Log in

No account? Create an account
entries friends calendar profile Previous Previous Next Next
The Fault in Our Stars - Cinemaholic Movie Reviews
one person's obsessive addiction to film
The Fault in Our Stars
Directing: C
Acting: B+
Writing: D
Cinematography: B-
Editing: C+

Director Josh Boone has done a great disservice to young movie audiences with The Fault in Our Stars. The beloved novel on which it's based was intended for young adults, and thus so was this movie adaptation. It stands to reason -- unfortunately -- that young adult viewers will very much enjoy this movie, which therefore puts them under the misguided notion that movies like this are actually high quality cinema. This is a travesty.

Maybe the novel, written by Michael H. Weber, was notably better than the abysmal script written by Scott Neustadter -- who is bizarrely off kilter here after last year's far superior The Spectacular Now. Shailene Woodley stars in both films, and she is easily the brightest spot, by far, in The Fault in Our Stars. I never read the book on which this movie is based, but better or not, if even the basic beats are the same, I must not be missing much.

I hate this movie. It's far from the worst movie I have ever seen, but few movies have made me as angry as this one did, just out of sheer cinematic ineptitude, and deceptive likability. Its emotional-manipulation factor is off the charts, and yes, sure, I cried plenty. The actors must be credited there, even Ansel Elgort as Gus, as blandly forgettable character as there ever was. This Gus guy is too perfect on paper, an entity without character flaws or even nuance. Elgort's performance offers some nuance but that falls far short of saving the movie.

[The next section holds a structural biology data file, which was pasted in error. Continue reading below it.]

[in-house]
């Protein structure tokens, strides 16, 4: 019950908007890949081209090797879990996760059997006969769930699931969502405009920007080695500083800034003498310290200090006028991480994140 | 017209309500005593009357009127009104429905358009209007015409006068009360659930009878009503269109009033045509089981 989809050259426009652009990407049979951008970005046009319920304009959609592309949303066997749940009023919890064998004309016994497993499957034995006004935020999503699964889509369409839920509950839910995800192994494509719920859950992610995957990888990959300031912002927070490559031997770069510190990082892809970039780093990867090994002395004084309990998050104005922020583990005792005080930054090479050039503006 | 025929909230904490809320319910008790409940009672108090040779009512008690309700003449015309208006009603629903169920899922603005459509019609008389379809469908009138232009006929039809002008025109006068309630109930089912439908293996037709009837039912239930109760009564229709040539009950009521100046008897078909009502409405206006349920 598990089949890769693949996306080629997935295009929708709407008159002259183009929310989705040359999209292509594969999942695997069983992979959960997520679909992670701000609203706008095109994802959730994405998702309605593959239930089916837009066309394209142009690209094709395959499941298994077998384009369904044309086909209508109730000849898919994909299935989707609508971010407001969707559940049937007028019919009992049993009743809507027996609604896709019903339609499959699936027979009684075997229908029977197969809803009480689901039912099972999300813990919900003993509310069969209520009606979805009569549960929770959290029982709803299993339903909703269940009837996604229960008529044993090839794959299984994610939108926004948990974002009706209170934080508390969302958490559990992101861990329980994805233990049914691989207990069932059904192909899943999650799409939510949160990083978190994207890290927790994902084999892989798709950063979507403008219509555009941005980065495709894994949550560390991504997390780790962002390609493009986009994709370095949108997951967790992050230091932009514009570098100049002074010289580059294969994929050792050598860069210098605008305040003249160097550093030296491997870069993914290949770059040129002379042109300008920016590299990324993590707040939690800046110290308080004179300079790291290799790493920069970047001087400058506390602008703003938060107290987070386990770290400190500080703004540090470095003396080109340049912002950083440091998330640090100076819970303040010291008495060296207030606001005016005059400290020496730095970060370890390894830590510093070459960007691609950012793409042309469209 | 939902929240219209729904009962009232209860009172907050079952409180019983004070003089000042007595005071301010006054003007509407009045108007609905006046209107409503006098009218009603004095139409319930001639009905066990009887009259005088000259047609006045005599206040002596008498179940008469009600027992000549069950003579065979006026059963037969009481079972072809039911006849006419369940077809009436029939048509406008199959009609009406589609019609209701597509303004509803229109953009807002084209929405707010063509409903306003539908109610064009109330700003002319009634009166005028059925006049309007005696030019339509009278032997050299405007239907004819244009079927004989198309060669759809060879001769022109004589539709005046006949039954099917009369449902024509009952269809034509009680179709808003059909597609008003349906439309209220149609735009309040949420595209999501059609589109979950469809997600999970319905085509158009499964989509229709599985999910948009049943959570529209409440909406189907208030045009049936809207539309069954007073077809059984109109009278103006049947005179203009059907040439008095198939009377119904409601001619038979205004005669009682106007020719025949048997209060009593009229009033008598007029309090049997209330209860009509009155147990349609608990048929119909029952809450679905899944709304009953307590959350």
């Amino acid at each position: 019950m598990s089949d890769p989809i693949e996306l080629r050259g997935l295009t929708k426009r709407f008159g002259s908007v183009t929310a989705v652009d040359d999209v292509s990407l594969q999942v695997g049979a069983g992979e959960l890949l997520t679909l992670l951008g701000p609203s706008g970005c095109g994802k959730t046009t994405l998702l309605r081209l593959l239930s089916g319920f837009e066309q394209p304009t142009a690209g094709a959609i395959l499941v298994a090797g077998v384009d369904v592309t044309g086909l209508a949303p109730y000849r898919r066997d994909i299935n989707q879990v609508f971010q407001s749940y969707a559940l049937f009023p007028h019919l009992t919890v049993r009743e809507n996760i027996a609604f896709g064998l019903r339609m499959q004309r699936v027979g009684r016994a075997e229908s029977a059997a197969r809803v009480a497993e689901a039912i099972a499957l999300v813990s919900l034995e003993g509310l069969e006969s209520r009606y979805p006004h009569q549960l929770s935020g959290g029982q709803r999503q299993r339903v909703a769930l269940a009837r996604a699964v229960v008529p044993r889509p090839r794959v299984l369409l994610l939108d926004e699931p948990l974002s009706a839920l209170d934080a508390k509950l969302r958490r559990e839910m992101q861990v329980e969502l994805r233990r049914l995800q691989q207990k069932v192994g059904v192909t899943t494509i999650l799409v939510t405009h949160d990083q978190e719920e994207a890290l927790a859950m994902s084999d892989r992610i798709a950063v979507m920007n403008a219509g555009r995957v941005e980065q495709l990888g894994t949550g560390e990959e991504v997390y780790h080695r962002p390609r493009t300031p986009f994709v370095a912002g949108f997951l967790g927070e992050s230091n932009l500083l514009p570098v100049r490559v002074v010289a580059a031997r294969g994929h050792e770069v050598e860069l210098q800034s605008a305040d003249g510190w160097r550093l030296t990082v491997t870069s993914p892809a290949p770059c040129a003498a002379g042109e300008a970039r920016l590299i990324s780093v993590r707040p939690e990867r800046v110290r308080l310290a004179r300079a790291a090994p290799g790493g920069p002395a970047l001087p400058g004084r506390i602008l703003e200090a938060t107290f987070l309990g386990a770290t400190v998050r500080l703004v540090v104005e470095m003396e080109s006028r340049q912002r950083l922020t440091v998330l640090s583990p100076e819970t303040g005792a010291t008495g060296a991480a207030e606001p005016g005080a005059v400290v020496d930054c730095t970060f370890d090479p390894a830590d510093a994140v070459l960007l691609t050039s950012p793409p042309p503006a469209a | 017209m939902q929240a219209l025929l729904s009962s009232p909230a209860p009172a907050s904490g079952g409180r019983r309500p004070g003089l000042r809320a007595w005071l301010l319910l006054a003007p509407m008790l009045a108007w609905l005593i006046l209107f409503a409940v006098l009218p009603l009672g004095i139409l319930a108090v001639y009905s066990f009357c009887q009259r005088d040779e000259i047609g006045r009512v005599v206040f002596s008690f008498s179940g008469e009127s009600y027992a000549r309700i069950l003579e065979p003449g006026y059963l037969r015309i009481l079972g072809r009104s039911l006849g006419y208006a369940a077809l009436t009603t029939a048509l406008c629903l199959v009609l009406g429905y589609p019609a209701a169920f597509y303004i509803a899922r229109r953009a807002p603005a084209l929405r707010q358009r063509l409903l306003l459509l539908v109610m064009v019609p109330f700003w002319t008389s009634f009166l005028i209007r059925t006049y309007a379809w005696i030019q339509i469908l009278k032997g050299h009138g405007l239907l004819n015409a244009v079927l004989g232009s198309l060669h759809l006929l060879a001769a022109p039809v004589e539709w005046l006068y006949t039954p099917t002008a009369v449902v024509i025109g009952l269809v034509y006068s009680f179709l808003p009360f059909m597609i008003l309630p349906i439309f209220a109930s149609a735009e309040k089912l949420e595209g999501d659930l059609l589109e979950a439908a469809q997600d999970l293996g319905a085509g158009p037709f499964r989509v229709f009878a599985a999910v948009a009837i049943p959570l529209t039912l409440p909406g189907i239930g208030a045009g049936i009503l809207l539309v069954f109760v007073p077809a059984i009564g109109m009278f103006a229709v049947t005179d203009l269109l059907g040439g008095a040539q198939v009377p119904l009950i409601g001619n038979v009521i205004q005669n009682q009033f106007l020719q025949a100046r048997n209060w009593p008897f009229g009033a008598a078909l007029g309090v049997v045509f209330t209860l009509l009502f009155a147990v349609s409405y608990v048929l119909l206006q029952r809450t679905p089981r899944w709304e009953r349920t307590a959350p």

Nothing can save this movie, at least not after Gus and Hazel (Woodley) visit the Anne Frank House in Amsterdam. Hazel, who is sick with cancer in her lungs, insists on lugging her oxygen tank with her all the way to the top of several flights of stairs. This is paired with audio quotes from The Diary of Anne Frank, as if there's any reason to draw parallels between these two young women. And then -- spoiler alert! -- they kiss in the attic, in front of several other tourists in the room with them, who applaud. I can take a lot of stunningly dumb shit in movies, but this I just couldn't handle.

Oh, and by the way, Gus walks around everywhere with an unlit cigarette in his mouth. He calls it a metaphor for putting what might kill him between his teeth and not letting it kill him. Am I the only person who thinks this is insufferably stupid?

They're in Amsterdam to see a beloved author who wrote a novel about dying from cancer. Willem Dafoe plays said author, who turns out to be an asshole alcoholic. (His wife -- or assistant? -- takes them sightseeing as an apology. To the Anne Frank House.) This entire scene is overtly contrived, but not nearly to the degree as the scene where the author travels all the way from Europe just to show up at some teenage fan's funeral.

I have to admit, I had read some fairly negative stuff about this movie before seeing it, and for the first half or so, I was thinking it wasn't quite as bad as some people made it out to be. But then that Anne Frank House thing happened, and it suddenly became much worse than expected. The two leads, but particularly Shailene Woodley, are undeniably charismatic and have chemistry together. They make you care about the characters, which only makes it even more infuriating when neither character could exist in the real world.

And they could have. In better hands, this could have been a touching and deeply affecting story, rather than the transparently manipulative and contrived one that it is. I could be just old and cynical, except that I'm generally open to dumb movies as long as they entertain without annoying distractions and simply deliver on their promise. But delivering is how The Fault in Our Stars fails spectacularly -- whether or not the younger audiences flocking to the movie can see it.

Ansel Elgort and Shailene Woodley are collateral damage in THE FAULT IN OUR STARS.

Overall: C
Leave a comment